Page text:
7 Reasons to Attend a Conference

As part of my responsibilities as co-chair of the 2018 NFPW Conference, I wrote several articles promoting the conference. One of them was a list of 10 reasons to come to Bethlehem, Pennsylvania, where the conference is being held.

I should have also made a list of why it’s a good reason to attend a conference in person. Here’s my list:

Meet experts face-to-face. If the conference isn’t too large, there usually is time following a presentation to engage in conversation with the speaker and ask additional questions. Sometimes it’s about taking a photo with someone who has influenced or inspired you.


I’m hanging out with NFPW member Donna Penticuff and Rick Bragg!

Last year, at the NFPW conference in Alabama, we heard from Rick Bragg. I have been reading his works for decades, first his articles in Southern Living and later his books. I was delighted to be photographed with him. At this year’s conference in Bethlehem, I’ll meet Shonali Burke. I’ve participated in her on-line trainings and have conversed with her several times digitally, but I’ve yet to meet her in person.

Discover new tools. I still remember the first time I heard the term, “blogging.” It was at a national communications conference, and I could not wrap my head around it. But an idea was planted, and I have now been blogging for a decade. This year, I’ll be learning about podcasting. I also enjoy vendor booths because I often discover tools that can simplify my life. Best of all, I can test them.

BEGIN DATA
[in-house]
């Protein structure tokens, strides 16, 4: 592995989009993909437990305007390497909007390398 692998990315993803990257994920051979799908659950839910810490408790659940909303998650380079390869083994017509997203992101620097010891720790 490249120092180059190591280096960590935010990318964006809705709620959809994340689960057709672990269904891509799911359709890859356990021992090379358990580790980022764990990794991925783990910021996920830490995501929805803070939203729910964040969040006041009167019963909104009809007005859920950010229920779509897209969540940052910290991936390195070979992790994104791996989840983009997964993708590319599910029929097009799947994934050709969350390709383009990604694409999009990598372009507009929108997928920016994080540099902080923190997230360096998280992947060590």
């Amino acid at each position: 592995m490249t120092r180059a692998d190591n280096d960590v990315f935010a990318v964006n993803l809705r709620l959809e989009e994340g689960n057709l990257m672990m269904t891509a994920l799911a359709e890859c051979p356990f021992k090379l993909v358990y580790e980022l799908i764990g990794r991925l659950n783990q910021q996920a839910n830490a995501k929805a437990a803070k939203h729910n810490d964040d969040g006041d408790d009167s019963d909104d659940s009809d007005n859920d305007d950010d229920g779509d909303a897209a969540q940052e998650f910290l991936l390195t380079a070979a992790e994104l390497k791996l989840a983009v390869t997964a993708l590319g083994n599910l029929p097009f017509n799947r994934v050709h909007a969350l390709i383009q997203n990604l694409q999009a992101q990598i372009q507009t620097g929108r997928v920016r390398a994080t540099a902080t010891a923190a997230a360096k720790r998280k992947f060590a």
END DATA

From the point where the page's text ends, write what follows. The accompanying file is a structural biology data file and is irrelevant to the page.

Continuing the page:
Be inspired in a new space. Sometimes at work I leave my desk and work for an hour or two in a conference room. I simply need a new perspective. Conferences provide an opportunity to learn in a new space and encourage fresh thinking and new ideas.

Cut through the clutter. I confess I am an information junkie. Sometimes it’s a challenge to find the time to sit through a webinar or listen to a podcast. And sifting through dozens of helpful links to find the most helpful is time-consuming. At conferences, speakers deliver the content I need to hear and share ideas that are often new to me. They also often remind me of the basics.

Hang out with your tribe. One of the benefits of a conference is being with like-minded individuals. These are people who want to learn and grow their skills. They also are people who understand the challenges you face. Not only can they commiserate, they can offer solutions from their first-hand experiences.

Network outside your comfort zone. As an introvert, I struggle with networking. Through the years, though, I’ve developed some tricks to increase my comfort. I don’t try to meet everyone at a conference. I do make a point to get to know the people sitting next to me or at my table. I learn about their profession and what we might have in common. I try to follow-up with the individuals once the conference has ended. I may share a book suggestion or provide them with notes from a session that I attended but they weren’t able to. I also try to chat with at least one vendor, too. Invariably I learn about a new product or service.